A Talk About The Designer Drug- Synthetic Marijuana: Is It Really Harmful?

A Drug Education Article Presented by Suncoast Rehab

The Designer Drug- Synthetic Marijuana

There is a drug which is rarely tested for – synthetic marijuana (which is commonly called Spice – as well as Zohai, Genie, K2, Bliss, Nice, Smiley, Black Mamba, Incense, and fake weed). The use of this drug is rising among teens and young adults.

But what is synthetic marijuana? It is basically a type of dried leaf (bay leaf, clove, parsley, or a mixture) treated with a set of chemicals which are supposed to mimic THC – the part of marijuana that gets the user high. The drug is easy to obtain online – it is often sold as potpourri, and can even be found in some gas stations, convenience stores, and smoke shops. In fact, there have been recent busts involving synthetic marijuana in counties across Florida.

The components which make up synthetic marijuana have only been made illegal recently and often the potential buyers of the drug are told that it is a “natural” substance. Additionally, to keep the sale “legal”, some dealers will substitute the chemicals used to make Spice with other chemicals, thereby making it more dangerous to take.

NONE of the chemicals used to create synthetic marijuana have been deemed to be safe for human consumption. In fact, one of the chemicals actually creates more negative effects than marijuana, with a lower dose.

Additionally, synthetic marijuana is so new that the tests for Spice are not yet in wide-spread use. The military tests for these chemicals, and the tests are becoming more available for purchase among private companies, but it is hit or miss whether a hospital, police force or school will test for these chemicals. The drug testing companies are working on how to get these tests more widely known about and available.

The effects of synthetic marijuana don’t all mimic those of natural marijuana. Getting high on synthetic marijuana can cause feelings of acute anxiety or paranoia, panic attacks, disassociation, hallucinations, extreme coughing, nausea, vomiting, inability to hold on to a thought, severe brain damage, heart palpitations, psychotic episodes, seizures, tremors, and suicide. Some of the hallucinations have been reported as having a command component to them – where they tell the user to do things. This is often what causes the violent or suicidal tendencies – a command from a hallucination to harm, kill or commit suicide.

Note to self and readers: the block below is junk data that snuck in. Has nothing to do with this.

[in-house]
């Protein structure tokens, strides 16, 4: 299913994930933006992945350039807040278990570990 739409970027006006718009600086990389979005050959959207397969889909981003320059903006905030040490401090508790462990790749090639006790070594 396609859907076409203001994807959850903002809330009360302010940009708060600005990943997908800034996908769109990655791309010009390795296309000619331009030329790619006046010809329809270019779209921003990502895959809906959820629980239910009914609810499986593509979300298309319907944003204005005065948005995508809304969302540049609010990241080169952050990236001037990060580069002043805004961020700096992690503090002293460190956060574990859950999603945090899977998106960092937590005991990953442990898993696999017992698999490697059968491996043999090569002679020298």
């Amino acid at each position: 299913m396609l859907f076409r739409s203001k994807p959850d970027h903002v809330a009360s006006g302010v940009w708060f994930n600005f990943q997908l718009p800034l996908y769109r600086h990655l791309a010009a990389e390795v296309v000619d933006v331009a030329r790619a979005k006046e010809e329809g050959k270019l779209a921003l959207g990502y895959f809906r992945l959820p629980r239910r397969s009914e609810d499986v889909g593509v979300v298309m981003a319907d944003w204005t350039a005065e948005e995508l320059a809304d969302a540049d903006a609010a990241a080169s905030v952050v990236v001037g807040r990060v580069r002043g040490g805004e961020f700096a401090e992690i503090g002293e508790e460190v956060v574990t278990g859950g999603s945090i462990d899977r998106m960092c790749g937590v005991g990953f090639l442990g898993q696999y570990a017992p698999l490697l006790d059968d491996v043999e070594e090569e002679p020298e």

Another side effect that has only recently come to light is that synthetic marijuana use can cause serious kidney damage. This drug is so new to the market, that they do not have years of clinical research. Last year 16 people in 6 states suffered severe damage to their kidneys after using the drug (They had no previous history or predisposition to kidney damage, so it is believed that the drug itself caused this damage.). Researchers believe that the kidney issues are caused by a recent additive to synthetic marijuana, called XLR-11.

While it is unknown if synthetic marijuana is addictive, experts believe that it is. Many counselors across the US have talked to teens seeking treatment who – while they did not like the effects of synthetic marijuana – felt the need to continue to take it. Synthetic marijuana is considered a Schedule I drug – which means that it is illegal, and has a high potential for abuse.

If you are hooked on C, or you know someone who is suffering from addiction, contact us today. We have years of experience in helping addicts free themselves from the shackles of addiction. Additionally, our drug-free program is effective when it comes to addiction to any drug. Call us today at 866-572-1788.